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Friday 26 November 2021

Holey Dollar Octahedron


Finished! Octahedron with large Holey Dollar (side) and small Dump (truncation) construction. 8 Holey Dollar sides and dump truncations. 3d printed hinges surround each face, and geometry is determined by the truncation diagram and table shown in an earlier post.

Octahedron with cd sides and  nexorade knitting of vertices as support, see here

Octahedron with cd sides and bicycle cog truncations, see here

Holey Dollar and Dump, a historical coin system from New South Wales.

A glued pin from bicycle spokes and spoke nipples are the edges / hinge pins.  Here, some cut up spokes are ready for processing

Spokes with spoke nipple in place and cropped for length. Nipples are superglued to the spokes.

Holesaw set, trial Holey Dollar and Dump.

Measuring parts and dollar blanks. The disc od's are used in hinge designs.

Drilling the dollars

Cube made from dumps.

Ready to assemble. Half hinges are held to sides by hair elastics (strong rubber bands)

Halfway through



For a while I've been making platonic solid shapes using circles as sides. After a while, I realised that 2 of the solids - octahedron and icosahedron - are hard to make using this method because the sides don't join together in reinforcing triangular 3d groups. For these solids, some reinforcing is needed, and truncation works well. Here are some octahedrons I made before:  one here with bike cogs as truncations, and this one with knitted corners.

Since making those constructions, I've improved the edge pins by making them from threaded bicycle spokes, and they don't come out now!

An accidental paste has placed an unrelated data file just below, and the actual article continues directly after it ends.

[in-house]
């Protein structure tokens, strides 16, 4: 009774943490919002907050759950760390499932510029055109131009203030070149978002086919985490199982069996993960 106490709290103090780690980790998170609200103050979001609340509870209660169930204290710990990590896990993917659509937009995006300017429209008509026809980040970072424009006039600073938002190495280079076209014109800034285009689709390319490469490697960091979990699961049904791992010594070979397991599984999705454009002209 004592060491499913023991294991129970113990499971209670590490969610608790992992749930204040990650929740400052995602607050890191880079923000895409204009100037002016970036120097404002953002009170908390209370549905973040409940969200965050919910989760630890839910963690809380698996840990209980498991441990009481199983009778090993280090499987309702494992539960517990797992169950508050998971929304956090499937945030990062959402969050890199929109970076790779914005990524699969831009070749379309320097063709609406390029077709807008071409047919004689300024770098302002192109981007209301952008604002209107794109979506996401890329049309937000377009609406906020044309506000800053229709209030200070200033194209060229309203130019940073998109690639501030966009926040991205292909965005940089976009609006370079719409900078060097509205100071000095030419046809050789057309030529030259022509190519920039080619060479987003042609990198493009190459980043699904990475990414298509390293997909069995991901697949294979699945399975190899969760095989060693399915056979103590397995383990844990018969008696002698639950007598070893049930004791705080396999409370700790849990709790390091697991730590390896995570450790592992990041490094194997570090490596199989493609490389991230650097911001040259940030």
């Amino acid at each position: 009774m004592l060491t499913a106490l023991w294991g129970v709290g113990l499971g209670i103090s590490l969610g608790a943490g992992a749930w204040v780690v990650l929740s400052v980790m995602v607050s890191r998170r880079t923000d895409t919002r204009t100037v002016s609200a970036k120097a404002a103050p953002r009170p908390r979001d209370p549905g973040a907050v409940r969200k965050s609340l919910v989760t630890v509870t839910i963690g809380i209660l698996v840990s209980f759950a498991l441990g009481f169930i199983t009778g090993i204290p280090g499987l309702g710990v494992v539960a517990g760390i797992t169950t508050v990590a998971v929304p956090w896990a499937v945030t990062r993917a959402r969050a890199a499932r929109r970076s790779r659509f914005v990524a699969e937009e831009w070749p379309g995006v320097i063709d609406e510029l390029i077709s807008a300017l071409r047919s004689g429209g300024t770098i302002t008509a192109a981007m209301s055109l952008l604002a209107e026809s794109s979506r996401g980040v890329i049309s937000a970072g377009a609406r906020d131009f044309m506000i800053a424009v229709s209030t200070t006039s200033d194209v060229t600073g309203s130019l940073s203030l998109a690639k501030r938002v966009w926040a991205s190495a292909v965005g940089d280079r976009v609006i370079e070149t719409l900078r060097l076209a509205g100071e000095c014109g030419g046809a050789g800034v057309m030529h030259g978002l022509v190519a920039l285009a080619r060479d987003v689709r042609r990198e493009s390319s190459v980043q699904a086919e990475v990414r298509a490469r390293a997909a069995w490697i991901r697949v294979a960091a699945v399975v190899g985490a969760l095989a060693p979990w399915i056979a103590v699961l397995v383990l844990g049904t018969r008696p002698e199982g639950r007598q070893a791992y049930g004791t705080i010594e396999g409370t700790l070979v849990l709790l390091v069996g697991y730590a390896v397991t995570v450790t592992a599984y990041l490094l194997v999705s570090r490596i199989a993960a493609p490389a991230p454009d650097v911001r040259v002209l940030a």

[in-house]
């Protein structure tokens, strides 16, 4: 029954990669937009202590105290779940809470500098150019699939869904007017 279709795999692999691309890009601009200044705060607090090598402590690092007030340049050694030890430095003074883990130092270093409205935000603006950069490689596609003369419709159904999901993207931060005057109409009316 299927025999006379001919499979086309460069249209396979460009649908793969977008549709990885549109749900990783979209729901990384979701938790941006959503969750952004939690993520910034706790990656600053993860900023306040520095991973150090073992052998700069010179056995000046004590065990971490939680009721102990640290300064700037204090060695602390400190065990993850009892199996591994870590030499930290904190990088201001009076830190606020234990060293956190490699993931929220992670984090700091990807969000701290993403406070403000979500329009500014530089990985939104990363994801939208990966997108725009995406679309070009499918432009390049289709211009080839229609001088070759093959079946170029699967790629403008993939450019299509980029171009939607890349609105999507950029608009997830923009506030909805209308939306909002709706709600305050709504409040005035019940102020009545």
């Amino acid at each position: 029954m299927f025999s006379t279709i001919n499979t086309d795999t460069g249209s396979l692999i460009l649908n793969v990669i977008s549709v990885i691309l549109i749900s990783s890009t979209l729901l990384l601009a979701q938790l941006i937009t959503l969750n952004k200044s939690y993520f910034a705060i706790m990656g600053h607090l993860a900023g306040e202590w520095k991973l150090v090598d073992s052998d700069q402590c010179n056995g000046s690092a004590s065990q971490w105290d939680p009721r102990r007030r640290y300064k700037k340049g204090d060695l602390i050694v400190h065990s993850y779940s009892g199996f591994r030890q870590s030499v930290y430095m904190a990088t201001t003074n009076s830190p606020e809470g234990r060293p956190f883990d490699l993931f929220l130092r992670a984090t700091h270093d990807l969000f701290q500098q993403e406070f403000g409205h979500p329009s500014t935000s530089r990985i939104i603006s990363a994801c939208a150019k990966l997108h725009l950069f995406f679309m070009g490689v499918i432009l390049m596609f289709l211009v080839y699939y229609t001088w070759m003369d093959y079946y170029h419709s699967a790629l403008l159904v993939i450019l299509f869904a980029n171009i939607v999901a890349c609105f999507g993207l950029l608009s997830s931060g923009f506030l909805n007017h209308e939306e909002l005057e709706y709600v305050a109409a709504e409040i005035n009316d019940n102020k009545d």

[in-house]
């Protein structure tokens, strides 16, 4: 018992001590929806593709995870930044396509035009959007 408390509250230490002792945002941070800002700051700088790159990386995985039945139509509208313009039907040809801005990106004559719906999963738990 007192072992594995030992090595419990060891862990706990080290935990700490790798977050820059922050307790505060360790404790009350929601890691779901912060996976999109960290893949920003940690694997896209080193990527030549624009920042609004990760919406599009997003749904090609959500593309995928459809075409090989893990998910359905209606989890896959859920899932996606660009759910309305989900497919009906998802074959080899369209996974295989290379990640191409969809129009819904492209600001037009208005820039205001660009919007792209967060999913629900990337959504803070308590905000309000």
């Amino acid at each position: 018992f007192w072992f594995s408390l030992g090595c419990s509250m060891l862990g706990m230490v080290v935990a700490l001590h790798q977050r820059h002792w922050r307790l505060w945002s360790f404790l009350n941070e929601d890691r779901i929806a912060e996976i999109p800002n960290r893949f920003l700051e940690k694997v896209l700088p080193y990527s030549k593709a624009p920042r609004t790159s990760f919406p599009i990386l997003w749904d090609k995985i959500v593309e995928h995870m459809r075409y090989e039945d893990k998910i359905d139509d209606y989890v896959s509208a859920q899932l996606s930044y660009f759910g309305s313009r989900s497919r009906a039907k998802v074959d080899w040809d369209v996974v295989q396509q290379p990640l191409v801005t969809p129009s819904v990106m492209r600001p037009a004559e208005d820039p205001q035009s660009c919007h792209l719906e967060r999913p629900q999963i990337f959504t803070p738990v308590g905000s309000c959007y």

So this post shows the latest version. A few days ago I worked out that the octahedron truncation circles could come from the face circles, it just needed a bit of calculation to work out whether the sizes I could make with my holesaws would work. And I found a suitable size, did the 3d cad and printing required, and a few days later, voila it all works. The construction reminds me of the Holey Dollar and Dump, an early New South Wales coin set where a small coin is manufactured from the centre of a large one.

The same construction pattern could be used for a truncated icosahedron - a version of this one - but that is quite a bit bigger. 

For now I want to make an octahedron with dump sides made by drilling the main sides off-centre. This will make the truncation sides have 2 holes, making clues as to the origin of the truncation sides. I can just make and varnish the sides, and use the pins, hinges and hair elastics shown above. Otherwise I can make the whole thing which involves being a slave to the 3d printer for about 24 hours. At the moment I'm inclined to make it from scratch.


Steve Nurse


Steve Nurse

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